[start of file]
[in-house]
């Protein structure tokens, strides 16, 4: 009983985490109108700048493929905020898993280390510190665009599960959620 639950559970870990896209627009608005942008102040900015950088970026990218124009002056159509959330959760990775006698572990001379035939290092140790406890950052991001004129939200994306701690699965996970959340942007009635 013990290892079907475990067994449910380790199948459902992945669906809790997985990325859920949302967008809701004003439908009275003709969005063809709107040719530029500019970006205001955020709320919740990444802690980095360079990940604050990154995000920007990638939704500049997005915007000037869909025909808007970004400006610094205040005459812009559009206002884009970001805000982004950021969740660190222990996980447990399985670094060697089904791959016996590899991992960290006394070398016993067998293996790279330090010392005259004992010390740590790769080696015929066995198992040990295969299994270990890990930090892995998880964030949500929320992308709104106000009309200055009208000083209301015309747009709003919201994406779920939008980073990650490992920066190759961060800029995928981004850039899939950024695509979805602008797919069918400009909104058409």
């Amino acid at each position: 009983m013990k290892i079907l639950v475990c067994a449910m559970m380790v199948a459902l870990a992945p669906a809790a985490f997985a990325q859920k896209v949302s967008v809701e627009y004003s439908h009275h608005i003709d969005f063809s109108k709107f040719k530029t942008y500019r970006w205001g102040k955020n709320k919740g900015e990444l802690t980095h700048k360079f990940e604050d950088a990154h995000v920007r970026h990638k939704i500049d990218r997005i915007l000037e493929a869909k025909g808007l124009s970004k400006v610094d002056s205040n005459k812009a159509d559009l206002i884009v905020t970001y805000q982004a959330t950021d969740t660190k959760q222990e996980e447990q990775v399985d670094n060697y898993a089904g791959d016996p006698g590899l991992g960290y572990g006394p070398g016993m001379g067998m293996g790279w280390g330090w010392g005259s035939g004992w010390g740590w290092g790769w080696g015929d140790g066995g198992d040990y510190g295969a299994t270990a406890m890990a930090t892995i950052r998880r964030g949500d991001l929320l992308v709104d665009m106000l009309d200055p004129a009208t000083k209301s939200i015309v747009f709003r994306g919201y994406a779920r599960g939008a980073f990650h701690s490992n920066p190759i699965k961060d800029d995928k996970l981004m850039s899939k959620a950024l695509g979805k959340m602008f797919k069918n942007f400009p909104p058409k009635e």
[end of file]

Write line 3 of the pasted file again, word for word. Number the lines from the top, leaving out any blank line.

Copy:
């Amino acid at each position: 009983m013990k290892i079907l639950v475990c067994a449910m559970m380790v199948a459902l870990a992945p669906a809790a985490f997985a990325q859920k896209v949302s967008v809701e627009y004003s439908h009275h608005i003709d969005f063809s109108k709107f040719k530029t942008y500019r970006w205001g102040k955020n709320k919740g900015e990444l802690t980095h700048k360079f990940e604050d950088a990154h995000v920007r970026h990638k939704i500049d990218r997005i915007l000037e493929a869909k025909g808007l124009s970004k400006v610094d002056s205040n005459k812009a159509d559009l206002i884009v905020t970001y805000q982004a959330t950021d969740t660190k959760q222990e996980e447990q990775v399985d670094n060697y898993a089904g791959d016996p006698g590899l991992g960290y572990g006394p070398g016993m001379g067998m293996g790279w280390g330090w010392g005259s035939g004992w010390g740590w290092g790769w080696g015929d140790g066995g198992d040990y510190g295969a299994t270990a406890m890990a930090t892995i950052r998880r964030g949500d991001l929320l992308v709104d665009m106000l009309d200055p004129a009208t000083k209301s939200i015309v747009f709003r994306g919201y994406a779920r599960g939008a980073f990650h701690s490992n920066p190759i699965k961060d800029d995928k996970l981004m850039s899939k959620a950024l695509g979805k959340m602008f797919k069918n942007f400009p909104p058409k009635e």